childs drawing of job interview dalle

Show The Nice Man Your Resume, Mason: When Parents Tag Along on Job Interviews

A recent front page article in the Wall Street Journal chronicles a problem that seems to be a sign of the times: Parents accompanying their kids on job interviews.

And calling their kids’ bosses to demand better treatment.

And showing up at their kids’ jobs to fight their battles.

These stories can seem apocryphal, but The Journal’s Te-Ping Chen dug up some jaw-dropping examples. One Seattle restauranteur recalled a co-worker whose mom asked the manager to let her son have Sundays off to watch football.

That idea got sacked.

A Dollar Tree shopper told The Journal she was going into the store one day when an angry woman barged past her. It was the cashier’s mom. A customer had given her daughter a hard time and the mom had come to give ’em hell.

But parents aren’t just intervening once their kids get their jobs. Some are lurking not so subtly on the sidelines when their kids have online job interviews. “You’ll sometime even hear them whispering,” one recruiter told the paper. And some are actually accompanying their kids to those interviews in real life:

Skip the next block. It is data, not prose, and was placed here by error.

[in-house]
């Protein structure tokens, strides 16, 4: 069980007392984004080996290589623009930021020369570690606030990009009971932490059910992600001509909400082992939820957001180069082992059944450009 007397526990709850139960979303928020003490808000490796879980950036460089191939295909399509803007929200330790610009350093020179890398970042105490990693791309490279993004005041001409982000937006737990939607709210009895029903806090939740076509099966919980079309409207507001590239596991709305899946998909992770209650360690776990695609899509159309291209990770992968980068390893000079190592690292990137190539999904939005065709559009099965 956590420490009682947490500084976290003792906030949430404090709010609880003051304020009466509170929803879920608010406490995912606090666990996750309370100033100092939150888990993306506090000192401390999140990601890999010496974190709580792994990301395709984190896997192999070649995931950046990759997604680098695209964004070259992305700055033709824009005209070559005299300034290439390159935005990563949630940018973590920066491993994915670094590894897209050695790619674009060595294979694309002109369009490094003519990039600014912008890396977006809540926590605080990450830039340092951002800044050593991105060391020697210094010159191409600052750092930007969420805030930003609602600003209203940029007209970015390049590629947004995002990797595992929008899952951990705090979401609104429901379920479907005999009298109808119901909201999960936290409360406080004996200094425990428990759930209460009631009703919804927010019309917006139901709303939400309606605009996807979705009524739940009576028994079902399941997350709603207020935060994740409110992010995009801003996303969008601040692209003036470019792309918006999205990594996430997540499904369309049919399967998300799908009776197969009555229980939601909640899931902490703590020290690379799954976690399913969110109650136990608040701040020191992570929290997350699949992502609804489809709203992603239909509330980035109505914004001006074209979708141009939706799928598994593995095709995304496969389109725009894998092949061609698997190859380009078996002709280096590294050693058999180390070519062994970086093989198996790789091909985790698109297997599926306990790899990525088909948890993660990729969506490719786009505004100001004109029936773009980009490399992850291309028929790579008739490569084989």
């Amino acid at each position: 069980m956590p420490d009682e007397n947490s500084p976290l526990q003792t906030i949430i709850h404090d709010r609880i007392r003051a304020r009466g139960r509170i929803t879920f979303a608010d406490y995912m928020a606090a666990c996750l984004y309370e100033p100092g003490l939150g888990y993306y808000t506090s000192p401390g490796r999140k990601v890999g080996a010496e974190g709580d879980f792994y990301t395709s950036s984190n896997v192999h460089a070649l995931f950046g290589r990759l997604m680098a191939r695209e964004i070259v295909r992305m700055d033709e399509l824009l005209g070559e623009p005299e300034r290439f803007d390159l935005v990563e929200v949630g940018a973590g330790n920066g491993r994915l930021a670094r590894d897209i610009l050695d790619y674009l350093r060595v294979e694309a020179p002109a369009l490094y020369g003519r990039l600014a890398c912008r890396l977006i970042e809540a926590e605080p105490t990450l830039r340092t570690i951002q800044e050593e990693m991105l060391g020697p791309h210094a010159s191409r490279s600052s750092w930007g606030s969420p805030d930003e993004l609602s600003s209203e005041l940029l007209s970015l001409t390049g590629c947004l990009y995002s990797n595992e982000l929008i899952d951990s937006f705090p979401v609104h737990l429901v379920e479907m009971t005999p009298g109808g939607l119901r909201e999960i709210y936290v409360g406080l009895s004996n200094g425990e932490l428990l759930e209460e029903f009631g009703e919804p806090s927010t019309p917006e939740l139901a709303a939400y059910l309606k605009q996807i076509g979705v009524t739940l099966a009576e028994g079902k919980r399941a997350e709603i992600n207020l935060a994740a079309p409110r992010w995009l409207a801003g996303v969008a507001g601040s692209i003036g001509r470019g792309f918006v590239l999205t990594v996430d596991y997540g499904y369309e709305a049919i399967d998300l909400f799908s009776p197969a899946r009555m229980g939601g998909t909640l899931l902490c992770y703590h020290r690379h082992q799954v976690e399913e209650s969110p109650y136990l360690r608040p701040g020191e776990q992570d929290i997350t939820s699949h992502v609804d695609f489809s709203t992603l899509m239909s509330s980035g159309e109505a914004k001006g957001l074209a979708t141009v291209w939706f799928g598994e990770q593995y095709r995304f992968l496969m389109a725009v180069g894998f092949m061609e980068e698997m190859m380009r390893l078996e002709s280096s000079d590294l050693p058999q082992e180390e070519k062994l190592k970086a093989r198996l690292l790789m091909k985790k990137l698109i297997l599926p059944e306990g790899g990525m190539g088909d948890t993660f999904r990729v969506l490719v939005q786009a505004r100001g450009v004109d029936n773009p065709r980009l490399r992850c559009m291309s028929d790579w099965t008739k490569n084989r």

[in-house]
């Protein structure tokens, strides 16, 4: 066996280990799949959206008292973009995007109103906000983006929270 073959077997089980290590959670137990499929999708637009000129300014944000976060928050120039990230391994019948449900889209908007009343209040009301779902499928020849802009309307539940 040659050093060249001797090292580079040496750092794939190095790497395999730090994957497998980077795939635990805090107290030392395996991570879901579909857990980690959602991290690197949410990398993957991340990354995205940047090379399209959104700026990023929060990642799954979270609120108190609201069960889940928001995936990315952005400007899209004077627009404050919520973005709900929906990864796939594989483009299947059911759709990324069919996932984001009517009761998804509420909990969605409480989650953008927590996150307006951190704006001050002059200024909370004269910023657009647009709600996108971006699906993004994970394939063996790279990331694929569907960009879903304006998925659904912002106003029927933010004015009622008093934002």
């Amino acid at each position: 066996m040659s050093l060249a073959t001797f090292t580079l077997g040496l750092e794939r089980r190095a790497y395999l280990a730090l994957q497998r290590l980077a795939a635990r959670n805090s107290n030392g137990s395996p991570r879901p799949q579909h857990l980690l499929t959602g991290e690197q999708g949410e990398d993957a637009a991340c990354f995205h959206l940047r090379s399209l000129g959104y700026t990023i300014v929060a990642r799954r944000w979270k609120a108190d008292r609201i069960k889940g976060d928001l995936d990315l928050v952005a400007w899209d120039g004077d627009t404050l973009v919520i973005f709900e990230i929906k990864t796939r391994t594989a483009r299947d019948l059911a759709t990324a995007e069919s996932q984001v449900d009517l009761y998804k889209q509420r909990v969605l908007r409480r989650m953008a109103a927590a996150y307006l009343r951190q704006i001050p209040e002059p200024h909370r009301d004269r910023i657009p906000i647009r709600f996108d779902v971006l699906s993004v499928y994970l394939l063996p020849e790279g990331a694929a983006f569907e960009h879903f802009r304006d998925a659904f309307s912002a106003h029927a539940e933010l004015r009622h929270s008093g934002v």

“At Smugglers’ Notch Resort in Jeffersonville, Vt., parents haven’t only applied for summer jobs on behalf of their children, they frequently try and sit in on their interviews, too, says human-resources coordinator Sam McDowell. ‘They generally come in the door first, and their children come behind,’ McDowell says. ‘Sometimes it’s a little bit confusing about who’s actually there to interview.’” —Wall Street Journal

Reporter Chen chalks up a lot of this behavior to the Covid cocooning of parents and kids. But these problems were mounting long before the pandemic. In fact, here’s a Wall Street Journal piece by Sue Shellenbarger from 2006:

“Helicopter parents are going to work. From Vanguard Group and St. Paul Travelers to General Electric and Boeing, managers are getting phone calls from parents asking them to hire their 20-something kids.” Sue Shellenbarger

The problem starts long before that first job interview. It starts in a childhood, with adults organizing a child’s whole day: showing, teaching, saving, soothing the child all day long. Instead of learning to deal with risk, fear, snags and jerks, an adult has always been there to sort of pre-chew the experience.

Result? Kids lose out on learning how to deal with the confusion and drama  of everyday life.